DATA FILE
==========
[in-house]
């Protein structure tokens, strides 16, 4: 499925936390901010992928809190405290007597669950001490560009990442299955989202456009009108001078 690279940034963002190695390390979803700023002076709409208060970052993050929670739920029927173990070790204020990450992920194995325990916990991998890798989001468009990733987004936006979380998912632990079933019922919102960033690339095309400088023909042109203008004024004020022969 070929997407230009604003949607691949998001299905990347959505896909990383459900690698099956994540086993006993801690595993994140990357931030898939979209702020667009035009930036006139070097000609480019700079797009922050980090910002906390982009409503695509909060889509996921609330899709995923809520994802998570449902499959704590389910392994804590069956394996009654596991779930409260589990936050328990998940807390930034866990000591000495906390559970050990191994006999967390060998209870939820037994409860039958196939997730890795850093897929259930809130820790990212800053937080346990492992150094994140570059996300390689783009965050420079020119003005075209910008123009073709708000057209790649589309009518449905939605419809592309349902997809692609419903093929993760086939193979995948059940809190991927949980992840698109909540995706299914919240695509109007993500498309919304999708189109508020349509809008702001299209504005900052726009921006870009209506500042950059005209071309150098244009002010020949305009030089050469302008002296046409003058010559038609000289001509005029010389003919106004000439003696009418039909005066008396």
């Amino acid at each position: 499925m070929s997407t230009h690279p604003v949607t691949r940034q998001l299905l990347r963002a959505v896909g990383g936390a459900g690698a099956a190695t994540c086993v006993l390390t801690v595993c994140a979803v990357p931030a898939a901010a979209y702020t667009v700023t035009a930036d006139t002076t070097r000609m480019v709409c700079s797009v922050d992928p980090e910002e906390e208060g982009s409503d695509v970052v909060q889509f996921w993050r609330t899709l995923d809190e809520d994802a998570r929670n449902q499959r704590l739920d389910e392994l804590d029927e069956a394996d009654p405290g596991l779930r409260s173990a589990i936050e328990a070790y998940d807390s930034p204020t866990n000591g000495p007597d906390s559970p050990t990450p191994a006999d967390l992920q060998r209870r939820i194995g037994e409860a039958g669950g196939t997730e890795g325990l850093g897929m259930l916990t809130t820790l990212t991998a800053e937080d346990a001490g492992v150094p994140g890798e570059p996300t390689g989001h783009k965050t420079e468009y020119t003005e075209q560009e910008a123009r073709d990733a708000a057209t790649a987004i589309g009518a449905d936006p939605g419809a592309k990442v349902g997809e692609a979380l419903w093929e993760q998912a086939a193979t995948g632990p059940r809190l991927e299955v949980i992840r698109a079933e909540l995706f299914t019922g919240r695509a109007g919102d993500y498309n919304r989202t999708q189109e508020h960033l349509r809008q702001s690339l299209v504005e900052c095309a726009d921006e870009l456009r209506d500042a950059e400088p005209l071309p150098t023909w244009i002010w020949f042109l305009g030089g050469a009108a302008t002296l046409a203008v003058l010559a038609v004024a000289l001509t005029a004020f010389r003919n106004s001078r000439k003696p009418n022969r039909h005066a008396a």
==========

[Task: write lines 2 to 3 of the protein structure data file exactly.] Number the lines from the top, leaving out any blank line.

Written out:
């Protein structure tokens, strides 16, 4: 499925936390901010992928809190405290007597669950001490560009990442299955989202456009009108001078 690279940034963002190695390390979803700023002076709409208060970052993050929670739920029927173990070790204020990450992920194995325990916990991998890798989001468009990733987004936006979380998912632990079933019922919102960033690339095309400088023909042109203008004024004020022969 070929997407230009604003949607691949998001299905990347959505896909990383459900690698099956994540086993006993801690595993994140990357931030898939979209702020667009035009930036006139070097000609480019700079797009922050980090910002906390982009409503695509909060889509996921609330899709995923809520994802998570449902499959704590389910392994804590069956394996009654596991779930409260589990936050328990998940807390930034866990000591000495906390559970050990191994006999967390060998209870939820037994409860039958196939997730890795850093897929259930809130820790990212800053937080346990492992150094994140570059996300390689783009965050420079020119003005075209910008123009073709708000057209790649589309009518449905939605419809592309349902997809692609419903093929993760086939193979995948059940809190991927949980992840698109909540995706299914919240695509109007993500498309919304999708189109508020349509809008702001299209504005900052726009921006870009209506500042950059005209071309150098244009002010020949305009030089050469302008002296046409003058010559038609000289001509005029010389003919106004000439003696009418039909005066008396």
């Amino acid at each position: 499925m070929s997407t230009h690279p604003v949607t691949r940034q998001l299905l990347r963002a959505v896909g990383g936390a459900g690698a099956a190695t994540c086993v006993l390390t801690v595993c994140a979803v990357p931030a898939a901010a979209y702020t667009v700023t035009a930036d006139t002076t070097r000609m480019v709409c700079s797009v922050d992928p980090e910002e906390e208060g982009s409503d695509v970052v909060q889509f996921w993050r609330t899709l995923d809190e809520d994802a998570r929670n449902q499959r704590l739920d389910e392994l804590d029927e069956a394996d009654p405290g596991l779930r409260s173990a589990i936050e328990a070790y998940d807390s930034p204020t866990n000591g000495p007597d906390s559970p050990t990450p191994a006999d967390l992920q060998r209870r939820i194995g037994e409860a039958g669950g196939t997730e890795g325990l850093g897929m259930l916990t809130t820790l990212t991998a800053e937080d346990a001490g492992v150094p994140g890798e570059p996300t390689g989001h783009k965050t420079e468009y020119t003005e075209q560009e910008a123009r073709d990733a708000a057209t790649a987004i589309g009518a449905d936006p939605g419809a592309k990442v349902g997809e692609a979380l419903w093929e993760q998912a086939a193979t995948g632990p059940r809190l991927e299955v949980i992840r698109a079933e909540l995706f299914t019922g919240r695509a109007g919102d993500y498309n919304r989202t999708q189109e508020h960033l349509r809008q702001s690339l299209v504005e900052c095309a726009d921006e870009l456009r209506d500042a950059e400088p005209l071309p150098t023909w244009i002010w020949f042109l305009g030089g050469a009108a302008t002296l046409a203008v003058l010559a038609v004024a000289l001509t005029a004020f010389r003919n106004s001078r000439k003696p009418n022969r039909h005066a008396a």